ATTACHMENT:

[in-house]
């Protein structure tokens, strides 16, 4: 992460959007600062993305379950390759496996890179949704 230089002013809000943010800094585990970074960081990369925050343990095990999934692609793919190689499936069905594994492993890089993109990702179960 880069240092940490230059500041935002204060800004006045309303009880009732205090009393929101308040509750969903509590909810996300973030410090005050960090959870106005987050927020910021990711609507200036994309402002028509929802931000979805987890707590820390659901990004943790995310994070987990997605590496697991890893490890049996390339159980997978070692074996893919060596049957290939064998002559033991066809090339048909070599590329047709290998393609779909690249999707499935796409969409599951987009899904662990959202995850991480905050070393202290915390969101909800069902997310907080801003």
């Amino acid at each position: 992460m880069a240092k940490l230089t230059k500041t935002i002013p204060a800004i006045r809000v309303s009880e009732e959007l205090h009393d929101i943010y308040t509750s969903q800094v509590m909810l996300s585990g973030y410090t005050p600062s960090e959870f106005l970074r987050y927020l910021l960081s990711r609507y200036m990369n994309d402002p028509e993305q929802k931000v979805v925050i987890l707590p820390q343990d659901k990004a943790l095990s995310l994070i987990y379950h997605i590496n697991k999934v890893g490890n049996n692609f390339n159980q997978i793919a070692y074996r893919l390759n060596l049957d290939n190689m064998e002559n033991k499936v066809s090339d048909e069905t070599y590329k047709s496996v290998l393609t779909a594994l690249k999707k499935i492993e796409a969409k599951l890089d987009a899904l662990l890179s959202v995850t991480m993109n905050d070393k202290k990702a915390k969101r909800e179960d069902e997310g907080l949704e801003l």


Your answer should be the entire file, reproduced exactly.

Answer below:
[in-house]
């Protein structure tokens, strides 16, 4: 992460959007600062993305379950390759496996890179949704 230089002013809000943010800094585990970074960081990369925050343990095990999934692609793919190689499936069905594994492993890089993109990702179960 880069240092940490230059500041935002204060800004006045309303009880009732205090009393929101308040509750969903509590909810996300973030410090005050960090959870106005987050927020910021990711609507200036994309402002028509929802931000979805987890707590820390659901990004943790995310994070987990997605590496697991890893490890049996390339159980997978070692074996893919060596049957290939064998002559033991066809090339048909070599590329047709290998393609779909690249999707499935796409969409599951987009899904662990959202995850991480905050070393202290915390969101909800069902997310907080801003």
């Amino acid at each position: 992460m880069a240092k940490l230089t230059k500041t935002i002013p204060a800004i006045r809000v309303s009880e009732e959007l205090h009393d929101i943010y308040t509750s969903q800094v509590m909810l996300s585990g973030y410090t005050p600062s960090e959870f106005l970074r987050y927020l910021l960081s990711r609507y200036m990369n994309d402002p028509e993305q929802k931000v979805v925050i987890l707590p820390q343990d659901k990004a943790l095990s995310l994070i987990y379950h997605i590496n697991k999934v890893g490890n049996n692609f390339n159980q997978i793919a070692y074996r893919l390759n060596l049957d290939n190689m064998e002559n033991k499936v066809s090339d048909e069905t070599y590329k047709s496996v290998l393609t779909a594994l690249k999707k499935i492993e796409a969409k599951l890089d987009a899904l662990l890179s959202v995850t991480m993109n905050d070393k202290k990702a915390k969101r909800e179960d069902e997310g907080l949704e801003l």